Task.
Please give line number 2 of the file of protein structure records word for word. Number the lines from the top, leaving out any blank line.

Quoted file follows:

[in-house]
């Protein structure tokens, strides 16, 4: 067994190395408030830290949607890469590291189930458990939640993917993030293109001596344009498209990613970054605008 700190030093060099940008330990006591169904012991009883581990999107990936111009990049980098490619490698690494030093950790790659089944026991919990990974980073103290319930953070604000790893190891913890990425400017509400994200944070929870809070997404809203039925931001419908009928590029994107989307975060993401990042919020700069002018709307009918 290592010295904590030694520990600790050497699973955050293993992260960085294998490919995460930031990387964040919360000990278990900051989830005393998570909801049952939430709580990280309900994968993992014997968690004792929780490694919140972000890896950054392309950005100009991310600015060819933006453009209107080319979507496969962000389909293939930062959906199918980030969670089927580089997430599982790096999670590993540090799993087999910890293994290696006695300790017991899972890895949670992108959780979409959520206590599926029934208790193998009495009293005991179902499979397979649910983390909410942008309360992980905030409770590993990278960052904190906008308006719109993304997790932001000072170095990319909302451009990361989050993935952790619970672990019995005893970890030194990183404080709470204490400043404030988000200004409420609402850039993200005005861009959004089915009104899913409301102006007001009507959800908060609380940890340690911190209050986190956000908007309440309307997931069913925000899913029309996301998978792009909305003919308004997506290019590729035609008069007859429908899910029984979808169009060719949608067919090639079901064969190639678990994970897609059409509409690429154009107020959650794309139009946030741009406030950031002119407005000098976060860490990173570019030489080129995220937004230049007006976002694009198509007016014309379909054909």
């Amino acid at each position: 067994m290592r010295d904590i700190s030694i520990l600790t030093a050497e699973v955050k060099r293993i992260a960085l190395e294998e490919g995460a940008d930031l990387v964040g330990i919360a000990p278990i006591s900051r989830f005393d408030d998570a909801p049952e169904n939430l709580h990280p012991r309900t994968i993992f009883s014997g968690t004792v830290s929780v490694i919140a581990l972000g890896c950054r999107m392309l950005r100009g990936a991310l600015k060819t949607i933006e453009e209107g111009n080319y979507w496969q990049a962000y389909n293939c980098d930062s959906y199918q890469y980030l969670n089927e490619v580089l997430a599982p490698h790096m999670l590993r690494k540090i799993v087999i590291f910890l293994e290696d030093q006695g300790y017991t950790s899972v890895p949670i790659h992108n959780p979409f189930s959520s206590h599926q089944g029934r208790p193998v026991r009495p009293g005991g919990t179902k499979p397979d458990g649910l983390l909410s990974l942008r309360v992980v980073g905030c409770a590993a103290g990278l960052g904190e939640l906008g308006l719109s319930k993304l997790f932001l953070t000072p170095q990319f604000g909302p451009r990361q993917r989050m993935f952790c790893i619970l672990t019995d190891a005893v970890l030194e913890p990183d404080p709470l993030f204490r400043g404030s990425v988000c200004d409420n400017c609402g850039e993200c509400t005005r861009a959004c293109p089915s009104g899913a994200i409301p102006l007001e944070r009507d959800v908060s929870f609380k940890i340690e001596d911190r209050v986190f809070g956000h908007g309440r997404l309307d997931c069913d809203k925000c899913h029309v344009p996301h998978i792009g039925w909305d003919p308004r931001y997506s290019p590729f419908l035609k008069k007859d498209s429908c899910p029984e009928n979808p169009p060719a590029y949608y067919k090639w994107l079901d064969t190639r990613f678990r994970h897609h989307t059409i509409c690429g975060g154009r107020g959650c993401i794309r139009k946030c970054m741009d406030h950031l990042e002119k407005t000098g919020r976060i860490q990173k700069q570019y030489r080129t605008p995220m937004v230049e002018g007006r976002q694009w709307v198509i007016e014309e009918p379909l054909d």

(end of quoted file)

């Protein structure tokens, strides 16, 4: 067994190395408030830290949607890469590291189930458990939640993917993030293109001596344009498209990613970054605008 700190030093060099940008330990006591169904012991009883581990999107990936111009990049980098490619490698690494030093950790790659089944026991919990990974980073103290319930953070604000790893190891913890990425400017509400994200944070929870809070997404809203039925931001419908009928590029994107989307975060993401990042919020700069002018709307009918 290592010295904590030694520990600790050497699973955050293993992260960085294998490919995460930031990387964040919360000990278990900051989830005393998570909801049952939430709580990280309900994968993992014997968690004792929780490694919140972000890896950054392309950005100009991310600015060819933006453009209107080319979507496969962000389909293939930062959906199918980030969670089927580089997430599982790096999670590993540090799993087999910890293994290696006695300790017991899972890895949670992108959780979409959520206590599926029934208790193998009495009293005991179902499979397979649910983390909410942008309360992980905030409770590993990278960052904190906008308006719109993304997790932001000072170095990319909302451009990361989050993935952790619970672990019995005893970890030194990183404080709470204490400043404030988000200004409420609402850039993200005005861009959004089915009104899913409301102006007001009507959800908060609380940890340690911190209050986190956000908007309440309307997931069913925000899913029309996301998978792009909305003919308004997506290019590729035609008069007859429908899910029984979808169009060719949608067919090639079901064969190639678990994970897609059409509409690429154009107020959650794309139009946030741009406030950031002119407005000098976060860490990173570019030489080129995220937004230049007006976002694009198509007016014309379909054909």